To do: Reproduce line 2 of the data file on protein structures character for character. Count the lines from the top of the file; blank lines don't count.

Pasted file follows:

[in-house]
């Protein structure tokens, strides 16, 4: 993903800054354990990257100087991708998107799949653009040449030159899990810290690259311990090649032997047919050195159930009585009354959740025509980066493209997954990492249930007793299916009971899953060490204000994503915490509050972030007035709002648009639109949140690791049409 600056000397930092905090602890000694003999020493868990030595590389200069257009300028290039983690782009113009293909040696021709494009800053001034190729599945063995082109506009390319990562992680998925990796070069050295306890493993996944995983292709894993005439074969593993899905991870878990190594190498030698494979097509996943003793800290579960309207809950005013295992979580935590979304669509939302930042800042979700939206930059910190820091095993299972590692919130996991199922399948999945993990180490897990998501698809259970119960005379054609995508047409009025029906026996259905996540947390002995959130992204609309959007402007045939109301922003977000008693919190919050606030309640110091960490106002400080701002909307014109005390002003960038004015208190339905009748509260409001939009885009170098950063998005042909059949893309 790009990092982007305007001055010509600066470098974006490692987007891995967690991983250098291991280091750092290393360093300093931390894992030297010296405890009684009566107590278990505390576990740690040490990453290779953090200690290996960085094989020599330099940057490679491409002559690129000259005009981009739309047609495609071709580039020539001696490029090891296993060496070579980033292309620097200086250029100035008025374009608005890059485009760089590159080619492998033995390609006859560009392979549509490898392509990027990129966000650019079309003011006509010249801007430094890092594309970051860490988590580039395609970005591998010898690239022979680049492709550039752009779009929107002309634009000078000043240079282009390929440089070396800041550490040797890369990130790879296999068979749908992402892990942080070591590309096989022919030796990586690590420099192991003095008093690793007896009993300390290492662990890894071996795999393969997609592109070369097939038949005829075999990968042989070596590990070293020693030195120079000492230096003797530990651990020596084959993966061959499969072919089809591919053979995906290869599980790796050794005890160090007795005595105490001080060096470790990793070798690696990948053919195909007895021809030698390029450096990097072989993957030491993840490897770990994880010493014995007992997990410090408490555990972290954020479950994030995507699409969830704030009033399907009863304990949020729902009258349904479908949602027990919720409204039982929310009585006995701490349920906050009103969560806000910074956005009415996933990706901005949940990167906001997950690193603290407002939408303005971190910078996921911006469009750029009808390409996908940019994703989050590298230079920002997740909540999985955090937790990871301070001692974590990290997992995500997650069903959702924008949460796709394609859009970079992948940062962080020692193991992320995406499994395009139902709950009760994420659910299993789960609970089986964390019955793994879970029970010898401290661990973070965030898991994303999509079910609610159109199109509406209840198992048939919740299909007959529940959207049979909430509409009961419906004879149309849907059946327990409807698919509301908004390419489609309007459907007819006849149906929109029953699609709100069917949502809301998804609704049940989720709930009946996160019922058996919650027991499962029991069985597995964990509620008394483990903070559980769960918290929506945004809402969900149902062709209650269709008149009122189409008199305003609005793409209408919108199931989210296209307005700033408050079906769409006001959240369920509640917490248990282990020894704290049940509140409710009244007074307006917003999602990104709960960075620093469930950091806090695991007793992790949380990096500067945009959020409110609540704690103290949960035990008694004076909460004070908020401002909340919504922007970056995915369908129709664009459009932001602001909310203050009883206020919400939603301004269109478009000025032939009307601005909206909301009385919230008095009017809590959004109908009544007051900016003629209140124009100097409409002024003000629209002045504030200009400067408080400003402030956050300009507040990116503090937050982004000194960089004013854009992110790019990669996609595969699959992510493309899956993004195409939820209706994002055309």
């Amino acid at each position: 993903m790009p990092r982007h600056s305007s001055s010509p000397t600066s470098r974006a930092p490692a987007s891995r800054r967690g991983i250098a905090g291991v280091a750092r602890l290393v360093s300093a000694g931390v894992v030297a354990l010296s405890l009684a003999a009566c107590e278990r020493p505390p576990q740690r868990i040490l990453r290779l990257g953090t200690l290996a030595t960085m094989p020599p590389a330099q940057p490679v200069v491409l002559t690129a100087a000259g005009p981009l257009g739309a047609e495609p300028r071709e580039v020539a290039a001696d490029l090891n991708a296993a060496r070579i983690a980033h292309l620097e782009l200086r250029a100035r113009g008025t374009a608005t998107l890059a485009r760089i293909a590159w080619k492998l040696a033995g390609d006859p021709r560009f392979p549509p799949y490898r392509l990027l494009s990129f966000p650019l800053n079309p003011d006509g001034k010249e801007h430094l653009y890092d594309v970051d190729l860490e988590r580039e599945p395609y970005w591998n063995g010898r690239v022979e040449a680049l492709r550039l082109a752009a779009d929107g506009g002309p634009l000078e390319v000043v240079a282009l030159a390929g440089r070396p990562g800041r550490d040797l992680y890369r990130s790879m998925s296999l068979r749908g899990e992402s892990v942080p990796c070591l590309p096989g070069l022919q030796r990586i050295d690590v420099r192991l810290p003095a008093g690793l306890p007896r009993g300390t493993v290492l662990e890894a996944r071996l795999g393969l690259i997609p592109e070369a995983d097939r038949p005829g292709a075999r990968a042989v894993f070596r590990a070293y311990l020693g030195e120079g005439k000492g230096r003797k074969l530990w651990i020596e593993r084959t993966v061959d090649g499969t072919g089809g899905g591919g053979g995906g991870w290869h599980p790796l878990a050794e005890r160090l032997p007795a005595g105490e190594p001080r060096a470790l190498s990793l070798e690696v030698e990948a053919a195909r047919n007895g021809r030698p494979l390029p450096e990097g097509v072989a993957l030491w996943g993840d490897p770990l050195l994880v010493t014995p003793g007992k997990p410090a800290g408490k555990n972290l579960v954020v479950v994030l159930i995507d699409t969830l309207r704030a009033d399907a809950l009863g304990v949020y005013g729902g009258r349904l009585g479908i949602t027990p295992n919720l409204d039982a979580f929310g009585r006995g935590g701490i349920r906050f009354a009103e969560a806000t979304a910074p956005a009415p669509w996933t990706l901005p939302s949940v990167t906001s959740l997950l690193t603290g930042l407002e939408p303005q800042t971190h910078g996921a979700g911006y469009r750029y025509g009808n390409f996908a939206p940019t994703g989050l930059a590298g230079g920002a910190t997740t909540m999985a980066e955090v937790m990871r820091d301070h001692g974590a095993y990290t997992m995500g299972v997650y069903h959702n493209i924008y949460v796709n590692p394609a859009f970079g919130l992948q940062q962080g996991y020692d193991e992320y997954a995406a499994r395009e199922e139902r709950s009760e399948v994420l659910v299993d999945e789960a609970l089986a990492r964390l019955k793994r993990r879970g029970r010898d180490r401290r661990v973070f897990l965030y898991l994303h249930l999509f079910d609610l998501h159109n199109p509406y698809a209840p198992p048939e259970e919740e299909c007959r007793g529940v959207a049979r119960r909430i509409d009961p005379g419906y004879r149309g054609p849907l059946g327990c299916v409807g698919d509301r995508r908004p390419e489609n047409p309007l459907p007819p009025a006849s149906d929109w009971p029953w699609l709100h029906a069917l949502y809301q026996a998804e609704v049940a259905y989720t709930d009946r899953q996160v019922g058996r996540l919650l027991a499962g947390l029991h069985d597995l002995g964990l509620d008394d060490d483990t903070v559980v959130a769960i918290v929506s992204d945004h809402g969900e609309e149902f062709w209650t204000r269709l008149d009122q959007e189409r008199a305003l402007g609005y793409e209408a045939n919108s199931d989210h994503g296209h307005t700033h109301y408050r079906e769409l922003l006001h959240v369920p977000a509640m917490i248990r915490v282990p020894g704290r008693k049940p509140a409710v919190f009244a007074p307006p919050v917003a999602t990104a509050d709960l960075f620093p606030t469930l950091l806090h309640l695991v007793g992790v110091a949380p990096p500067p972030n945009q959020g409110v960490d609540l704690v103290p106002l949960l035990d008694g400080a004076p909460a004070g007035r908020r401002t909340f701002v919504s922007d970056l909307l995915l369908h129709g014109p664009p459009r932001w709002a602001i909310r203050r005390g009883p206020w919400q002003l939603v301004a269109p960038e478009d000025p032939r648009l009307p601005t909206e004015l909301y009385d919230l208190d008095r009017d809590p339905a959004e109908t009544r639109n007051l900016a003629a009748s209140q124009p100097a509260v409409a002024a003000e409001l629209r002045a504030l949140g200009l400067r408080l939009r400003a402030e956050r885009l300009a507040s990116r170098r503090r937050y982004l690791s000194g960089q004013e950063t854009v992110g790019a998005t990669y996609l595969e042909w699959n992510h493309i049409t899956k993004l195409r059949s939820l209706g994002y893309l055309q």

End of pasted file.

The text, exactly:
């Protein structure tokens, strides 16, 4: 993903800054354990990257100087991708998107799949653009040449030159899990810290690259311990090649032997047919050195159930009585009354959740025509980066493209997954990492249930007793299916009971899953060490204000994503915490509050972030007035709002648009639109949140690791049409 600056000397930092905090602890000694003999020493868990030595590389200069257009300028290039983690782009113009293909040696021709494009800053001034190729599945063995082109506009390319990562992680998925990796070069050295306890493993996944995983292709894993005439074969593993899905991870878990190594190498030698494979097509996943003793800290579960309207809950005013295992979580935590979304669509939302930042800042979700939206930059910190820091095993299972590692919130996991199922399948999945993990180490897990998501698809259970119960005379054609995508047409009025029906026996259905996540947390002995959130992204609309959007402007045939109301922003977000008693919190919050606030309640110091960490106002400080701002909307014109005390002003960038004015208190339905009748509260409001939009885009170098950063998005042909059949893309 790009990092982007305007001055010509600066470098974006490692987007891995967690991983250098291991280091750092290393360093300093931390894992030297010296405890009684009566107590278990505390576990740690040490990453290779953090200690290996960085094989020599330099940057490679491409002559690129000259005009981009739309047609495609071709580039020539001696490029090891296993060496070579980033292309620097200086250029100035008025374009608005890059485009760089590159080619492998033995390609006859560009392979549509490898392509990027990129966000650019079309003011006509010249801007430094890092594309970051860490988590580039395609970005591998010898690239022979680049492709550039752009779009929107002309634009000078000043240079282009390929440089070396800041550490040797890369990130790879296999068979749908992402892990942080070591590309096989022919030796990586690590420099192991003095008093690793007896009993300390290492662990890894071996795999393969997609592109070369097939038949005829075999990968042989070596590990070293020693030195120079000492230096003797530990651990020596084959993966061959499969072919089809591919053979995906290869599980790796050794005890160090007795005595105490001080060096470790990793070798690696990948053919195909007895021809030698390029450096990097072989993957030491993840490897770990994880010493014995007992997990410090408490555990972290954020479950994030995507699409969830704030009033399907009863304990949020729902009258349904479908949602027990919720409204039982929310009585006995701490349920906050009103969560806000910074956005009415996933990706901005949940990167906001997950690193603290407002939408303005971190910078996921911006469009750029009808390409996908940019994703989050590298230079920002997740909540999985955090937790990871301070001692974590990290997992995500997650069903959702924008949460796709394609859009970079992948940062962080020692193991992320995406499994395009139902709950009760994420659910299993789960609970089986964390019955793994879970029970010898401290661990973070965030898991994303999509079910609610159109199109509406209840198992048939919740299909007959529940959207049979909430509409009961419906004879149309849907059946327990409807698919509301908004390419489609309007459907007819006849149906929109029953699609709100069917949502809301998804609704049940989720709930009946996160019922058996919650027991499962029991069985597995964990509620008394483990903070559980769960918290929506945004809402969900149902062709209650269709008149009122189409008199305003609005793409209408919108199931989210296209307005700033408050079906769409006001959240369920509640917490248990282990020894704290049940509140409710009244007074307006917003999602990104709960960075620093469930950091806090695991007793992790949380990096500067945009959020409110609540704690103290949960035990008694004076909460004070908020401002909340919504922007970056995915369908129709664009459009932001602001909310203050009883206020919400939603301004269109478009000025032939009307601005909206909301009385919230008095009017809590959004109908009544007051900016003629209140124009100097409409002024003000629209002045504030200009400067408080400003402030956050300009507040990116503090937050982004000194960089004013854009992110790019990669996609595969699959992510493309899956993004195409939820209706994002055309």